To the Ancient Scotland Introduction...

Maes Howe Chambered Cairn

All pictures copyright © 1998 Martin McCarthy

pics/thumb/maeshowe-1298-1.jpg The back wall of Maes Howe
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pics/thumb/maeshowe-1298-2.jpg The front wall and entrance passage of Maes Howe
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pics/thumb/maeshowe-1298-4.jpg Looking west towards Maes Howe from the surrounding ditch
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pics/thumb/maeshowe-1298-5.jpg Looking north-east towards then entrance of Maes Howe
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pics/thumb/maesrunes-1298-1.jpg Some of the runes carved by Norsemen in the 12th Century AD.
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pics/thumb/maesmound1.jpg Looking north towards Maes Howe. The two yardsticks on the left are 6 feet and 5 feet 1 inch tall.
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pics/thumb/maessun1.jpg Light from the mid-winter sunset starts to creep down the entrance passage of Maes Howe.
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pics/thumb/maessun2.jpg Light from the mid-winter sunset reaches the doorway of Maes Howe.
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pics/thumb/maessun3.jpg Light from the mid-winter sunset edges past the doorway of Maes Howe and starts to spill across the floor of the main chamber.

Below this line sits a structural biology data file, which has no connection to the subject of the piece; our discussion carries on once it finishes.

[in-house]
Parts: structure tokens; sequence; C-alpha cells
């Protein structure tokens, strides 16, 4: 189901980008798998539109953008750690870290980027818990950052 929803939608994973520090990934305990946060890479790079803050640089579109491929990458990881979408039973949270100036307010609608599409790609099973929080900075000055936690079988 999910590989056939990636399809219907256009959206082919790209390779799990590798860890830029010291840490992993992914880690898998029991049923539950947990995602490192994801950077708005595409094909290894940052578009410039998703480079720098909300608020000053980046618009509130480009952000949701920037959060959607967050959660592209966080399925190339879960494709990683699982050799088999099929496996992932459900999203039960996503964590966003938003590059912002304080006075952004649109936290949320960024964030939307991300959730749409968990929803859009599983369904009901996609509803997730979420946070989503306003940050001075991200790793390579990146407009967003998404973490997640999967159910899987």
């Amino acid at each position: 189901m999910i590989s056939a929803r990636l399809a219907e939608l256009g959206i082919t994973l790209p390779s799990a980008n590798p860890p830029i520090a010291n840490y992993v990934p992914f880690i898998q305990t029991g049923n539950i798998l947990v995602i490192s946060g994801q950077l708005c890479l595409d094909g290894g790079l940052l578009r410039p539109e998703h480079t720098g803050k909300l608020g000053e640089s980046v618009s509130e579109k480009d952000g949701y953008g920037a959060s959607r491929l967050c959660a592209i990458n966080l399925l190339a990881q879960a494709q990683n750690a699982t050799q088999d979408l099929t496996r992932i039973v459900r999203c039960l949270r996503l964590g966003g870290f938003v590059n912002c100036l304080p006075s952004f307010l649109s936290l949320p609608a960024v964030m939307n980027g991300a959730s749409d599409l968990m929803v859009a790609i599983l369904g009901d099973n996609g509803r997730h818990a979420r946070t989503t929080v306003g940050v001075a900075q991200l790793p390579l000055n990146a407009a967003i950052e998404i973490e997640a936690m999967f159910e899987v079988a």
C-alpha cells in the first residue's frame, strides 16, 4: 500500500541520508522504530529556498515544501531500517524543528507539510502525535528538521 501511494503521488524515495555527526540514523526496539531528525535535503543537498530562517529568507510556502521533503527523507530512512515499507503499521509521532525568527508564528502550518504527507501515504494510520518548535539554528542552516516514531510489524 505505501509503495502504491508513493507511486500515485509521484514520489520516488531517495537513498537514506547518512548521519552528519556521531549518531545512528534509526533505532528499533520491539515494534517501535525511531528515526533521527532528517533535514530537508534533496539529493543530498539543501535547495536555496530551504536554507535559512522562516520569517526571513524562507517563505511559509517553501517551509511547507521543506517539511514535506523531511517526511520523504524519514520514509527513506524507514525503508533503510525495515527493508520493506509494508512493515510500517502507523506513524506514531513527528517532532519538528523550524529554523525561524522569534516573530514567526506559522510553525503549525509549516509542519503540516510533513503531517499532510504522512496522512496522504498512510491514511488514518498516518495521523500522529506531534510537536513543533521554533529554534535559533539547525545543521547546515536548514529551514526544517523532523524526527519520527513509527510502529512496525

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Maes Howe tomb is near the Stones of Stenness and the Ring of Brodgar on the Orkney Mainland.

This superb structure dates to somewhere around 3000BC.

The mound is 7.3 metres high and 35 metres in diameter. It is surrounded by a ditch and low bank.

The long, low entrance passage leads to the main chamber which is about 4.5 metres square and would have been about 4.5 metres in height; however the roof collapsed after being entered by Norsemen in the 12th century. These raiders left runic graffitti over much of the main chamber stones.

There are three subsidiary chambers in the walls of the main chamber.

At mid winter, the setting sun shines down the passage and shines on the back wall of the tomb.